Introduction Public diplomacy tends to be underrated as a counterterrorism tool. As a preventive measure, it offers an alternative to military or police force because it seeks to reduce the level of enmity between those who might commit such acts and their potential victims. Dealing with terrorism tends to be left primarily to exponents of hard power. That approach makes sense in some instances, but defeating terrorism will require more complex and carefully crafted measures that address the mass publics from which terrorists draw their recruits and support. These publics may be exposed to increasingly sophisticated media messages from terrorist groups, and such messages must be countered. Public diplomacy should be at the heart of such efforts. This paper addresses how governments—particularly the government of the United States—have approached this task since the attacks on New York and Washington in 2001, and why some methods have been more successful than others. It also examines successful non-governmental programs that offer best practices examples that governments might adopt. Among the issues and strategies worth examining are the role of international broadcasting, use of new media technologies, the roles of virtual states and diasporic populations, and the importance of linking public diplomacy efforts to specific policy initiatives. Terrorists’ use of soft power is also analyzed.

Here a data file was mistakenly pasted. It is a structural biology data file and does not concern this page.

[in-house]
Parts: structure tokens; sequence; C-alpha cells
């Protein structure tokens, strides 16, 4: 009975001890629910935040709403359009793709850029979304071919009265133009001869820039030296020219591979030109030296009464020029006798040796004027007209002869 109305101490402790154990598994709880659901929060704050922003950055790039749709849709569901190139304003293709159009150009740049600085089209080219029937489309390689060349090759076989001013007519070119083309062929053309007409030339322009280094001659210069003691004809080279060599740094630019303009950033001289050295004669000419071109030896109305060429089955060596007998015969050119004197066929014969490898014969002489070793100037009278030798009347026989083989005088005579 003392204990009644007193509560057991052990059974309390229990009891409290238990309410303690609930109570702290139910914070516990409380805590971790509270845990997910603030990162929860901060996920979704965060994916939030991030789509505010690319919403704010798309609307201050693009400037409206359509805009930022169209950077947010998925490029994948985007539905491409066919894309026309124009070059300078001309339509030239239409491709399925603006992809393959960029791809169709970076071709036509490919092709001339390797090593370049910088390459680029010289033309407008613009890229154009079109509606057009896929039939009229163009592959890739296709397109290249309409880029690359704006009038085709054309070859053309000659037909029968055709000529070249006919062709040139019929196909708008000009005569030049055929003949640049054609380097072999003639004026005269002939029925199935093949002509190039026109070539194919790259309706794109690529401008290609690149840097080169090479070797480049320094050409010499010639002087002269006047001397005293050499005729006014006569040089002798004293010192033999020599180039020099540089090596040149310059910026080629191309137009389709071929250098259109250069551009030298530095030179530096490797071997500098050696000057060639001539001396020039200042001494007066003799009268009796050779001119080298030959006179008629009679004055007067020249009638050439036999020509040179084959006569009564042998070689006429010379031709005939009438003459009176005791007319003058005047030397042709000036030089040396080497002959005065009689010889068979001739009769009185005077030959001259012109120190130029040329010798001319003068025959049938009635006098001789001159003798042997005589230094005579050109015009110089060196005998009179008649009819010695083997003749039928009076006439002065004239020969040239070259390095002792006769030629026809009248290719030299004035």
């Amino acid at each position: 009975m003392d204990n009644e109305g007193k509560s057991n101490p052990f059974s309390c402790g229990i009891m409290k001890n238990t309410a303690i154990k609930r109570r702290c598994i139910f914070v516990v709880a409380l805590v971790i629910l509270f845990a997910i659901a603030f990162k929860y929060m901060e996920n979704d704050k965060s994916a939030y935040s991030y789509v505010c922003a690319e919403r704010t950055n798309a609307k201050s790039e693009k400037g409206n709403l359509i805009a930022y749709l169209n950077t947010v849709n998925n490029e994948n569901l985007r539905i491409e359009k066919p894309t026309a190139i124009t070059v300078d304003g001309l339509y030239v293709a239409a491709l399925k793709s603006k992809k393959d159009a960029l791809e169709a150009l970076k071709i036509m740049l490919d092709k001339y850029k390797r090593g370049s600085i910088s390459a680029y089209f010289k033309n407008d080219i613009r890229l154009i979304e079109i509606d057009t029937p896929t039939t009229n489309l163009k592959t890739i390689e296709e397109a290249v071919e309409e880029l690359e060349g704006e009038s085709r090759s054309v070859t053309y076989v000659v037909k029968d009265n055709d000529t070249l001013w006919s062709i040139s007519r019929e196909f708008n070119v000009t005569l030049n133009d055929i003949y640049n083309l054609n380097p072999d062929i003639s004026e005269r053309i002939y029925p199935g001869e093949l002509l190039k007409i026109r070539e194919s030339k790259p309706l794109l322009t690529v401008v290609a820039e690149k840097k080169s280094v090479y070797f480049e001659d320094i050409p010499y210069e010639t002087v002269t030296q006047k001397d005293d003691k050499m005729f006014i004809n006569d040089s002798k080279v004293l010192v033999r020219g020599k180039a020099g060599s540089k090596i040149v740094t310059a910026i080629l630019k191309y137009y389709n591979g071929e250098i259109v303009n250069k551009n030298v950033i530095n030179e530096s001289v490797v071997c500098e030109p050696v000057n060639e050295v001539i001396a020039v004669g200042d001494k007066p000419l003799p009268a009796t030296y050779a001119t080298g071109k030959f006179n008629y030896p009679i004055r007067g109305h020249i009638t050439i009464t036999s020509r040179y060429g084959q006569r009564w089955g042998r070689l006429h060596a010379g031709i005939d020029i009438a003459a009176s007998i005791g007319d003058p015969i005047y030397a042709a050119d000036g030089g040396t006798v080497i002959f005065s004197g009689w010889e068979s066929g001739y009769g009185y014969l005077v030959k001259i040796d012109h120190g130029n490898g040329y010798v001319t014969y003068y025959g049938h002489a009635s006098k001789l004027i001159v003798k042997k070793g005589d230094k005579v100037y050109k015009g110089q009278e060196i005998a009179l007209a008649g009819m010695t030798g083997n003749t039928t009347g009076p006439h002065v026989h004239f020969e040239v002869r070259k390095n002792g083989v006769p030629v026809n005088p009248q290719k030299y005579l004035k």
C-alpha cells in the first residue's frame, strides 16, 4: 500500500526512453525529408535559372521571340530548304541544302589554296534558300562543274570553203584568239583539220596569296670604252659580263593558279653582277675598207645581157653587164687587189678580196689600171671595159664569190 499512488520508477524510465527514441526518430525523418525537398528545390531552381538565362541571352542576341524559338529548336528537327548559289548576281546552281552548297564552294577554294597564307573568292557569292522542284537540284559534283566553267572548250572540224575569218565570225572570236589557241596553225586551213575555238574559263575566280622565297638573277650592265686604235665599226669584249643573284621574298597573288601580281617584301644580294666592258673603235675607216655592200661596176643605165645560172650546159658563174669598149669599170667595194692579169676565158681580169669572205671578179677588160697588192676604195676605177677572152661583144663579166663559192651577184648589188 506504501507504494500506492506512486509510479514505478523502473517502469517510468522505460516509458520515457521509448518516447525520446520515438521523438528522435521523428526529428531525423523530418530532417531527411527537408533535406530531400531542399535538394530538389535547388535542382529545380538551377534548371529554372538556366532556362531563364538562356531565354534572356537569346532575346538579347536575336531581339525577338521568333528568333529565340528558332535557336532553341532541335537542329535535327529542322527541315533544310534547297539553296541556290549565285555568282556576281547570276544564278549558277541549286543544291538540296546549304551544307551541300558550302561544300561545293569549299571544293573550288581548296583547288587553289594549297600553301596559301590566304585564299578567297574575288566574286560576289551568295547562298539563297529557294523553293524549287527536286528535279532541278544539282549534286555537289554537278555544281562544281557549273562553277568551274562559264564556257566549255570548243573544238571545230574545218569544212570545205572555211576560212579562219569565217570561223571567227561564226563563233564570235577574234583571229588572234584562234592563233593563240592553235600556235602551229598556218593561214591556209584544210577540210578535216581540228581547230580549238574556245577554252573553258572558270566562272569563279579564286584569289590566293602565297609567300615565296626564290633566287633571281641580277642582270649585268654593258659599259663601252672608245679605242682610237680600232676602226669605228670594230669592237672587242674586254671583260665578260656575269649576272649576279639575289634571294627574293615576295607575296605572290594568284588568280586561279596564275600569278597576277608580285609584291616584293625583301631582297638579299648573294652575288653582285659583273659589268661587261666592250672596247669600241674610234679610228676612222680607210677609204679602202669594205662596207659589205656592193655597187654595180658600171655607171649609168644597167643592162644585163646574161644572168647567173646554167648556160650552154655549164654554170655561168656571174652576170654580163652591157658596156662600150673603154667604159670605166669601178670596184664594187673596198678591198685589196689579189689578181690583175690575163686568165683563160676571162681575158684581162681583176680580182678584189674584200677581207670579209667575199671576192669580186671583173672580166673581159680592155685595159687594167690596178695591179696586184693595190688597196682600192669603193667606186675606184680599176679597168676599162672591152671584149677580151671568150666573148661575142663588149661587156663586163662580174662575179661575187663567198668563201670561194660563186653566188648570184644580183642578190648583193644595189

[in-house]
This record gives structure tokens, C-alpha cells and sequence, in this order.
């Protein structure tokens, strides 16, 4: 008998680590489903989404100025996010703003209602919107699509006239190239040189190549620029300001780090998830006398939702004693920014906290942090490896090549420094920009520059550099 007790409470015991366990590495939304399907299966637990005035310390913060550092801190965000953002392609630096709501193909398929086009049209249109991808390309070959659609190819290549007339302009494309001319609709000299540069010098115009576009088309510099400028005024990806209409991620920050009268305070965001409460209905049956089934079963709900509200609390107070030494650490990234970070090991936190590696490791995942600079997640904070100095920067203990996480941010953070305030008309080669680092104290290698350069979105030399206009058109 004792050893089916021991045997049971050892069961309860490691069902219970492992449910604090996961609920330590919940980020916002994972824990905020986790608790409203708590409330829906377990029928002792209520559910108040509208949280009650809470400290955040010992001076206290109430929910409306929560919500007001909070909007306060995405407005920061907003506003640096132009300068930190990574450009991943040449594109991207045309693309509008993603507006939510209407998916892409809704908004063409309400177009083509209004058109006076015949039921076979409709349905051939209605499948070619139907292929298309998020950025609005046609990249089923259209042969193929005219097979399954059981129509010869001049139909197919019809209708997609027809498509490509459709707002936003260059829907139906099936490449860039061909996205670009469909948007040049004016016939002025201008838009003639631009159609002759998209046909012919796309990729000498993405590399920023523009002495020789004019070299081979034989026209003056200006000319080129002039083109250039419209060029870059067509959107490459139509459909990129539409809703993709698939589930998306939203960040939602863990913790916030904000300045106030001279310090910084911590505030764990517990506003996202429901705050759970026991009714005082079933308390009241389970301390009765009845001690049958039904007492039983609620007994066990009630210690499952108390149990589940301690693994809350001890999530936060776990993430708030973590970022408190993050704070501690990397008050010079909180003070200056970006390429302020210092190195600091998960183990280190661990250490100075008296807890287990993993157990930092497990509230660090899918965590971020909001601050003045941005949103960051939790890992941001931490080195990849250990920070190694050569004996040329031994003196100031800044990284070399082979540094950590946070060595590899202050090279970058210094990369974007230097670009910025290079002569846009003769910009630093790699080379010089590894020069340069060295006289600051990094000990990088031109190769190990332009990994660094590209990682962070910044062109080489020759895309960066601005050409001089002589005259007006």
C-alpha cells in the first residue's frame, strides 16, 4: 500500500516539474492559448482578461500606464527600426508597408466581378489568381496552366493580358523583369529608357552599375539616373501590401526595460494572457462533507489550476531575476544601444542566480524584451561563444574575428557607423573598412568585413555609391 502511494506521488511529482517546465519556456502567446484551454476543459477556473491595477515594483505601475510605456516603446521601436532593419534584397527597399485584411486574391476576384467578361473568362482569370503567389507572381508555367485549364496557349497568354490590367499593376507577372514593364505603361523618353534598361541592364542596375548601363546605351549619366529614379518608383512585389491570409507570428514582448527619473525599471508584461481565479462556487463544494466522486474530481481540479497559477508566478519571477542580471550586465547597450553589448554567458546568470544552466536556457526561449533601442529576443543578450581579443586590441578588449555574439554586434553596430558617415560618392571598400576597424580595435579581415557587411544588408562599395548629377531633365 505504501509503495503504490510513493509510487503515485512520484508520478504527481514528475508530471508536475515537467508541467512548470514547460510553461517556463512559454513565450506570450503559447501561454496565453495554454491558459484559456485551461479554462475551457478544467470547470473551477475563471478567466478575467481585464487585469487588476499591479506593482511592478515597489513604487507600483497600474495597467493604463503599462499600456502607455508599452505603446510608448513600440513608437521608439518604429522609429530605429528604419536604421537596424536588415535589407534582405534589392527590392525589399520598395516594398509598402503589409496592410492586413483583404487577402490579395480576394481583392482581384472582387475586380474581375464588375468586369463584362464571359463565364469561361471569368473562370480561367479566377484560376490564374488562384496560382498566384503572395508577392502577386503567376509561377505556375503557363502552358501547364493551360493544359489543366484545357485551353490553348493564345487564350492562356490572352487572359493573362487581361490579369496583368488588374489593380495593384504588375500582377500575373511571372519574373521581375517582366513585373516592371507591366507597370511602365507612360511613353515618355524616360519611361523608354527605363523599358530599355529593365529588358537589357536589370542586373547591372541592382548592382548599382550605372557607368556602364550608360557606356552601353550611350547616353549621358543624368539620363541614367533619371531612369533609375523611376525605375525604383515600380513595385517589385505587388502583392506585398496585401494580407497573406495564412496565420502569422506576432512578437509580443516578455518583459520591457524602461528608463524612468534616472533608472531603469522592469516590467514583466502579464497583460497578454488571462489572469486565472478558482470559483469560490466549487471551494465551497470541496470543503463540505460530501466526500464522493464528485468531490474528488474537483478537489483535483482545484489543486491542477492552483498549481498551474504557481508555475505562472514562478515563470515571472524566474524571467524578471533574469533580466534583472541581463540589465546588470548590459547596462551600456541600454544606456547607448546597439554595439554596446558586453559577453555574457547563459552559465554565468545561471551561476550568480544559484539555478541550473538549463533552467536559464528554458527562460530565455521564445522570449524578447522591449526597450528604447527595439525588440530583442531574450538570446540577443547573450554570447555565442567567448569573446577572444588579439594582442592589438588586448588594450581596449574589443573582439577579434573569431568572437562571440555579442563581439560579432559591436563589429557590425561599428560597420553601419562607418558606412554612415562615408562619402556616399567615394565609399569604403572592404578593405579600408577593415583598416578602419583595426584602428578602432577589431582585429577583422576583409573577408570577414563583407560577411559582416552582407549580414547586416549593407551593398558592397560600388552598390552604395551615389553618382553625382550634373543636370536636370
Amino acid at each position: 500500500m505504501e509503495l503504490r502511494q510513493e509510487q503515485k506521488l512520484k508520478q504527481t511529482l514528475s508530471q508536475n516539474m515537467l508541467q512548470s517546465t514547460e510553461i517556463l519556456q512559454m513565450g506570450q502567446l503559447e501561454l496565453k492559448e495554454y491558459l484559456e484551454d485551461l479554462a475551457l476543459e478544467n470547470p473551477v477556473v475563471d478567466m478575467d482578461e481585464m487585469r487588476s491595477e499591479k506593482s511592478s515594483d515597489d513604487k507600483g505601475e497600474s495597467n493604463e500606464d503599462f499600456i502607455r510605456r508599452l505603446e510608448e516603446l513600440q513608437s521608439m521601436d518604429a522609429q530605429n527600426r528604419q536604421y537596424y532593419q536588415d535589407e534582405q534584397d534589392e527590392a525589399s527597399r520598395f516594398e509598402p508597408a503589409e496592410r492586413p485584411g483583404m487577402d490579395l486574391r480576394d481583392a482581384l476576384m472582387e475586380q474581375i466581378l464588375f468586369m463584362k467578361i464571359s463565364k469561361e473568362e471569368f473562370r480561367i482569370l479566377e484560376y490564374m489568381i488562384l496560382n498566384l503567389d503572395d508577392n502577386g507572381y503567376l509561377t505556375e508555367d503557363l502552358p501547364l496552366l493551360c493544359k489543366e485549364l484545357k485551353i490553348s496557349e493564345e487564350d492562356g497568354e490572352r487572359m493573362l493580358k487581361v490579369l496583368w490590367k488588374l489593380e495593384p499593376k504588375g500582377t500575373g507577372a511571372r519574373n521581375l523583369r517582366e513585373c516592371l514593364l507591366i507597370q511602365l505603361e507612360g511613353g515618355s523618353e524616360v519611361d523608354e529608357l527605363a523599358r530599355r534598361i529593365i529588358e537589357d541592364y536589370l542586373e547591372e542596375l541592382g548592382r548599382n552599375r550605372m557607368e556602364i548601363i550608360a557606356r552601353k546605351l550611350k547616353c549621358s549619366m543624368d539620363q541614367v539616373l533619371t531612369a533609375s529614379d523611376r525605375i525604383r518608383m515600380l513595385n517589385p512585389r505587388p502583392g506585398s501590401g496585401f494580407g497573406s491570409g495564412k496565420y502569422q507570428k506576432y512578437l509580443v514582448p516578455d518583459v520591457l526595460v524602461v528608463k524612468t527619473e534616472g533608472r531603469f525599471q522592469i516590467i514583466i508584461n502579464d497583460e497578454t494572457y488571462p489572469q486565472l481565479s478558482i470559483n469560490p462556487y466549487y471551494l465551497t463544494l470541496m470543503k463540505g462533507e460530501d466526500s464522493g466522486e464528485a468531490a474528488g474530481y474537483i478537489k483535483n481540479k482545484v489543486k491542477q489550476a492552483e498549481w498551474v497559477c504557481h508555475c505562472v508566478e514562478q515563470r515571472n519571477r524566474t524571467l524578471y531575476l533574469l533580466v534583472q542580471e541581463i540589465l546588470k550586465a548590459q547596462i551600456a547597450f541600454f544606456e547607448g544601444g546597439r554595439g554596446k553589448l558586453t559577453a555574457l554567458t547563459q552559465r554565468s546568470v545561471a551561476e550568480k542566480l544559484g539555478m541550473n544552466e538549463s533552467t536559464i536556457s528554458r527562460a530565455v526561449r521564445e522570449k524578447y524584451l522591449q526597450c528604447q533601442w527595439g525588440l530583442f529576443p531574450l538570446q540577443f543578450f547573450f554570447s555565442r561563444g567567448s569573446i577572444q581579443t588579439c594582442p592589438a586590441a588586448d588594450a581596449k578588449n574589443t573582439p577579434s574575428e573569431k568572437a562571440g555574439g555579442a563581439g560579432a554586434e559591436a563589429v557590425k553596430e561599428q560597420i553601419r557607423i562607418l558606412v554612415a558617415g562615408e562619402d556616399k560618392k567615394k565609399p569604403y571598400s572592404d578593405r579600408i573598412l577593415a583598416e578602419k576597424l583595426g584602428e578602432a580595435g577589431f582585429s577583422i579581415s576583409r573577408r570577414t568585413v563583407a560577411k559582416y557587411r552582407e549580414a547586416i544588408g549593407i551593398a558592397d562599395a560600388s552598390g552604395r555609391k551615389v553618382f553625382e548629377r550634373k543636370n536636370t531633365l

6 PUBLIC DIPOMACY, NEW MEDIA, AND COUNTERTERRORISM Considering public diplomacy To begin, let’s settle on a simple—perhaps too simple— definition of public diplomacy: “that element of diplomacy that involves a government reaching out to a public, rather than to another government.” A more complete definition recognizes that it need not be a “government” that reaches out. Multinational organizations, NGOs, corporations, and the like may do so as well. Not only do governments possess this tool of public diplomacy, but publics expect them to use it. To varying degrees, people feel intellectually and politically liberated by the technologies that enable them to be part of the larger world. A nation that does not reach out through public diplomacy today will not be considered a global leader, and it will not be adequately serving its own international interests. The need for greater attention to public diplomacy is partly a function of globalized communication, which has sharpened the points at which policy and public meet. Proliferation of satellite television and the Internet means that people know more and know it faster than at any previous time. This can produce quick explosions, such as during the Danish cartoon controversy of 2006, and it has increased volatility among the denizens of “the Arab streets,” “the Chinese streets,” and other publics. (The use of the plural is important. In few if any cultures is there a single public “street.”) This restiveness affects domestic politics in these countries and complicates the tasks of diplomacy. Less dependent on government-tied media for information, publics search for information on their own and must be courted directly rather than exclusively through their governments. This courtship is also important because a government concerned that a large part of its population is antagonistic toward the United